Wednesday, May 6, 2009

Virgin lips

Here's something radically counter-cultural. A new movement is on the rise to encourage Christians to abstain from kissing until marriage.

It's obvious our culture has become hyper-sexualized in a very short time. Al Mohler writes,

In the space of little more than a single generation, we have seen the breaking down of virtually every social and cultural support for sexual abstinence. Arousal and intimacy come with the romantic longing that marks the deepening relationship between a man and a woman. Young couples no longer court on the porch swing with the girl's parents sitting inside and very close at hand. Now, most young couples face the temptation of romantic contexts in which intimacy--and this means sexual intimacy--is a likely outcome.

The Virgin Lips Movement represents a serious effort to push back against this expectation and to create boundaries that will protect virtue and honor marriage.

What do you think? Is the Virgin Lips Movement putting Matthew 5:29-30 into practice, i.e. taking radical steps to avoid sin? Or is it legalism? Should parents expect this of their children?

I don't think it would be legalistic at all to have such a standard for one's own relationship. After all, we all must set clear boundaries of purity and never violate our consciences. "He who doubts is condemned if he eats [or kisses], because his eating [or kissing] is not from faith; and whatever is not from faith is sin (Rom. 14:23). There could be great wisdom in establishing and avoiding this threshold of physical intimacy. However, I could see the VLM quickly becoming legalistic if couples begin to impose this vow on others, adding an extra-biblical standard by which all relationships are judged to be sinful or righteous.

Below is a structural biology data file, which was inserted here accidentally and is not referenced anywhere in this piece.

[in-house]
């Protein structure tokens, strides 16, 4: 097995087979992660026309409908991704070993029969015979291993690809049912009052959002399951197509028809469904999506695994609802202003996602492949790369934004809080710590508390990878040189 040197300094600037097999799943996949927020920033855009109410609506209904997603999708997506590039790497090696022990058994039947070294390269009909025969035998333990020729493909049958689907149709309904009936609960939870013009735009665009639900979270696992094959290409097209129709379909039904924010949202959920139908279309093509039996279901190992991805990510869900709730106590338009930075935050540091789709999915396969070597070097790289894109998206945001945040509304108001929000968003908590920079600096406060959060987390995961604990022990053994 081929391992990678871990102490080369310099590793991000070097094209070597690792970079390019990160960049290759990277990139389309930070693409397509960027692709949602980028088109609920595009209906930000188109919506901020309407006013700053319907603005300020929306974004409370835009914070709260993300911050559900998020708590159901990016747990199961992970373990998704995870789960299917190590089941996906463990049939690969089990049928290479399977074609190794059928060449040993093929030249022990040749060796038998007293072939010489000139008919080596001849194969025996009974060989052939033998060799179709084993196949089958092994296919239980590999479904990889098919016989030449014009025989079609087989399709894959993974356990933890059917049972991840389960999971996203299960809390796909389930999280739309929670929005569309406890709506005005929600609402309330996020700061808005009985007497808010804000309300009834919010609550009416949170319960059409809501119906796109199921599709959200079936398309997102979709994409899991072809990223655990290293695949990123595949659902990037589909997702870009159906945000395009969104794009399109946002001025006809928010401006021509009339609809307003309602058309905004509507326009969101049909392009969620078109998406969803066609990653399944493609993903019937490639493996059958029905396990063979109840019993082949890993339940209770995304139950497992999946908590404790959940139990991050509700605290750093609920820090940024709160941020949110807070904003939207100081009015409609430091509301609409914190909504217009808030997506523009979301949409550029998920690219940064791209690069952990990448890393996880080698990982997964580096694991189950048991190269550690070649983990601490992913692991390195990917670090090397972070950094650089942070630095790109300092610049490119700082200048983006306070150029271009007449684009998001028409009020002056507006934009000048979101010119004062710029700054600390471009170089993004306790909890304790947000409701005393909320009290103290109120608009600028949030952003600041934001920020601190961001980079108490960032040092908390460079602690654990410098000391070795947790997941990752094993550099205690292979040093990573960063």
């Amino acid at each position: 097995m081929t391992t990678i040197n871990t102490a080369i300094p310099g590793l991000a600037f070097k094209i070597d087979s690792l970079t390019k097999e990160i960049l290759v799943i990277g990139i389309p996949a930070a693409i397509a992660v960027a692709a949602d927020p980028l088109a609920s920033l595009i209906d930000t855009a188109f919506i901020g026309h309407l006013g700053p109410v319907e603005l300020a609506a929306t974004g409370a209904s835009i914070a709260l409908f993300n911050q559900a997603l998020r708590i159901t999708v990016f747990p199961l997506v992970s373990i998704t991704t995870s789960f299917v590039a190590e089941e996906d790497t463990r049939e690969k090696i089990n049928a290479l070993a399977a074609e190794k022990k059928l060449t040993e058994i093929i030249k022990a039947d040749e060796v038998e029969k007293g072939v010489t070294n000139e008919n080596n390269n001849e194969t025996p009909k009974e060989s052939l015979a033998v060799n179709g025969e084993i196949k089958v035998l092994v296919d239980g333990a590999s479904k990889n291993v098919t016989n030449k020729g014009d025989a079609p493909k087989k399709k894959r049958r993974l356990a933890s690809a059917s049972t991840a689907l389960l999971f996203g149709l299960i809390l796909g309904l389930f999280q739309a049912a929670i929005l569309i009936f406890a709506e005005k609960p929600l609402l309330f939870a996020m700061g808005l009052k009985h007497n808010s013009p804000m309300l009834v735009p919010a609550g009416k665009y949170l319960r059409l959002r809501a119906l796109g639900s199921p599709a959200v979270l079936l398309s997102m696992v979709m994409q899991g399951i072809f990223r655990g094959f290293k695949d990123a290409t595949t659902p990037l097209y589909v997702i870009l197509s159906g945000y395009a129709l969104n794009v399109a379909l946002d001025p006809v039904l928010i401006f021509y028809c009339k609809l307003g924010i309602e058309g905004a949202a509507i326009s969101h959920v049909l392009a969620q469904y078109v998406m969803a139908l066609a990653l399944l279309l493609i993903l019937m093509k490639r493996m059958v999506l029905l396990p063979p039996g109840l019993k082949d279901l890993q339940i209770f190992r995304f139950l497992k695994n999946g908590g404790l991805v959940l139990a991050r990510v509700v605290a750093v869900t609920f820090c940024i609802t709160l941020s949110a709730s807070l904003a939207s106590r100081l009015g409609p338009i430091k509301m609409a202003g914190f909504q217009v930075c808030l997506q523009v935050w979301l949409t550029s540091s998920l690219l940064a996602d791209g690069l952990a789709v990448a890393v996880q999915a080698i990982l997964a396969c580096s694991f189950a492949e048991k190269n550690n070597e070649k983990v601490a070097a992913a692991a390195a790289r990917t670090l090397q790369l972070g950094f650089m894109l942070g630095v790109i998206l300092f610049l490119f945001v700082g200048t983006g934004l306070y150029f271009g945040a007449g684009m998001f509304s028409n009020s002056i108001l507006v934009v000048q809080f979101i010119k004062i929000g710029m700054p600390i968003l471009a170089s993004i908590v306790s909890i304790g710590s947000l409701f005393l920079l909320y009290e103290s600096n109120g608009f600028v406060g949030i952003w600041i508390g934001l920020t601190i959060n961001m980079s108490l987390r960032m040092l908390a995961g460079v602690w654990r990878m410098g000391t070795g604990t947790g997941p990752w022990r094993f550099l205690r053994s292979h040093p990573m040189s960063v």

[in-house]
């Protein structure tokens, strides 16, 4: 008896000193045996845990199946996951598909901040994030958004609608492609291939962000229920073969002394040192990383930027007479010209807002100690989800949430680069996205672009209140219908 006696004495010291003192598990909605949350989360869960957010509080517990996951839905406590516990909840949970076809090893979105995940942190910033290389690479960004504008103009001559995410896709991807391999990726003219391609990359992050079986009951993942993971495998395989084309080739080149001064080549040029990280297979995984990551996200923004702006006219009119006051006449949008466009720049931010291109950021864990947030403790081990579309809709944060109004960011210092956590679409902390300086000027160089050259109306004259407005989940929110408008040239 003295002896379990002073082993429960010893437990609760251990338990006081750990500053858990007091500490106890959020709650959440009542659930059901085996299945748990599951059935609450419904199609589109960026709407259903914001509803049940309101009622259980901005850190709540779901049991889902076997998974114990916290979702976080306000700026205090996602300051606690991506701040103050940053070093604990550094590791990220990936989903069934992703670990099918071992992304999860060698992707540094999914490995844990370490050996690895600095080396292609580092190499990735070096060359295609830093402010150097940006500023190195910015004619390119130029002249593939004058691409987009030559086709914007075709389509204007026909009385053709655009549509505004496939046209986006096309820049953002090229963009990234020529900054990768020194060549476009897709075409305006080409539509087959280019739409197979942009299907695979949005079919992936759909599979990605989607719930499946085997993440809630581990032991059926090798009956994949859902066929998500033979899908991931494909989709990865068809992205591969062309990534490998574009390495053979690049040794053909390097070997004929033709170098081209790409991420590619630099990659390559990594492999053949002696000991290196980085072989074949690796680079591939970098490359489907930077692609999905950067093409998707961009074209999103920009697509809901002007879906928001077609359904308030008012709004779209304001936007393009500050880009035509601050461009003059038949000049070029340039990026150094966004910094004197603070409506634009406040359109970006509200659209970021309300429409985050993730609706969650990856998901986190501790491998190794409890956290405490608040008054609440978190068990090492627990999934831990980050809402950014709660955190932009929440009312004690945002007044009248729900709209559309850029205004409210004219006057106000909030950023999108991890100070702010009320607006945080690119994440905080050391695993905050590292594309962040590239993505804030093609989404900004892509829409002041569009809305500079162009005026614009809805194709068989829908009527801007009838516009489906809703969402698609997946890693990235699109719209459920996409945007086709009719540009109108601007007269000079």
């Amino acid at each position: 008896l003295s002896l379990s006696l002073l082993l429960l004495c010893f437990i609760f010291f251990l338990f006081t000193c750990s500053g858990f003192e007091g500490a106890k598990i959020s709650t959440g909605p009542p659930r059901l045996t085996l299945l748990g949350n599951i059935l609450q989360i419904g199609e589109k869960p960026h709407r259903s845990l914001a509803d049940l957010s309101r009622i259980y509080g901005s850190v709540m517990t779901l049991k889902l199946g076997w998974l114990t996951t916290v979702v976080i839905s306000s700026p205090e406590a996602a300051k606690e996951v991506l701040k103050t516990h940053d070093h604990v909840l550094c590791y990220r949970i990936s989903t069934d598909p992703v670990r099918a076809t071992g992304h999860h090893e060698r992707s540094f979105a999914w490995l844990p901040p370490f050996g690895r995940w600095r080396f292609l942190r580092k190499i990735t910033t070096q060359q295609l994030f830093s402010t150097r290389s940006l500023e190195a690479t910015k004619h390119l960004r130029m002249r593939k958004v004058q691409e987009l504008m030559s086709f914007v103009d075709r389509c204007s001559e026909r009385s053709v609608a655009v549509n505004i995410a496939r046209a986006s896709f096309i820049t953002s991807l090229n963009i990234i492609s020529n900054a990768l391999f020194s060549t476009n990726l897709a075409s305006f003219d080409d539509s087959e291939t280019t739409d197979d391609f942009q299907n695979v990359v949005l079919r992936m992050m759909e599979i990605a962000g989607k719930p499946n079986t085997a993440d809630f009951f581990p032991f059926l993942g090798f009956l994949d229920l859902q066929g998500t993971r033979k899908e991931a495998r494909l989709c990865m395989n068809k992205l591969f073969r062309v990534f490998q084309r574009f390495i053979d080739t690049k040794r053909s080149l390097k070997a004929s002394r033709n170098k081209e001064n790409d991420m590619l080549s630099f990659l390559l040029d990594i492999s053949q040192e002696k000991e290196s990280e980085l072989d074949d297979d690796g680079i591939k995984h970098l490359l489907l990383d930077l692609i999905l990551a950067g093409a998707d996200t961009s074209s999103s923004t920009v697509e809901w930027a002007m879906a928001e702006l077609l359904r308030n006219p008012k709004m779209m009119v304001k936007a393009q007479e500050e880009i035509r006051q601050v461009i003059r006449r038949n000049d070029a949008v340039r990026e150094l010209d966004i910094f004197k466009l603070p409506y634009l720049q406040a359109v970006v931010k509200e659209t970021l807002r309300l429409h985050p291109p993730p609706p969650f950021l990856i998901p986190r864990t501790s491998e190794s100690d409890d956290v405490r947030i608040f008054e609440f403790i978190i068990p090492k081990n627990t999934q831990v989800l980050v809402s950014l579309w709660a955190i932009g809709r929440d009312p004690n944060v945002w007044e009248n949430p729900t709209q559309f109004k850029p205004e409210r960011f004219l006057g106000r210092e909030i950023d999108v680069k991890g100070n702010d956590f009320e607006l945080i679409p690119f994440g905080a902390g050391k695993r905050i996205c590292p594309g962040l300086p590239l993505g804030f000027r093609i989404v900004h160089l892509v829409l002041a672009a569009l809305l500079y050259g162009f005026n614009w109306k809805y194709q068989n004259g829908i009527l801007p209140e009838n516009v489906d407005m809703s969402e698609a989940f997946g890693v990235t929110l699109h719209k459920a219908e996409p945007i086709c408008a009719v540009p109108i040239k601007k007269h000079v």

The real issue is a matter of the heart - not merely outward behavior. Certain boundaries must exist to avoid fueling lust and temptation, but these boundaries will vary from person to person and from couple to couple.

Randy Alcorn, in his excellent book The Purity Principle, says,
For years I didn't go in a particular doorway to our local supermarket because of a magazine rack. Later, my mental discipline became strong enough that I could keep my eyes away. But until then I honored my boundary. It was inconvenient, but a small price to pay to guard my purity.

We have a television, but we don't have cable. Not because we believe it's wrong, but because we don't want more temptation in our home.

I'm not telling you what you have to do. Boundaries will vary from person to person. A boundary may be not standing in a checkout line where certain magazines are displayed. Or not driving in a certain part of town. Or never going on a business trip alone.

Boundaries keep temptation from getting a foothold. They are based on the premise that our sexual purity cannot be strengthened if we keep doing what we've always done! We must change our habits. We are sentries charged with protecting something immensely strategic... (p. 44)
The Virgin Lips Movement is a great reminder that all of us must stand guard, glorifying God in our bodies and remaining pure in every relationship.

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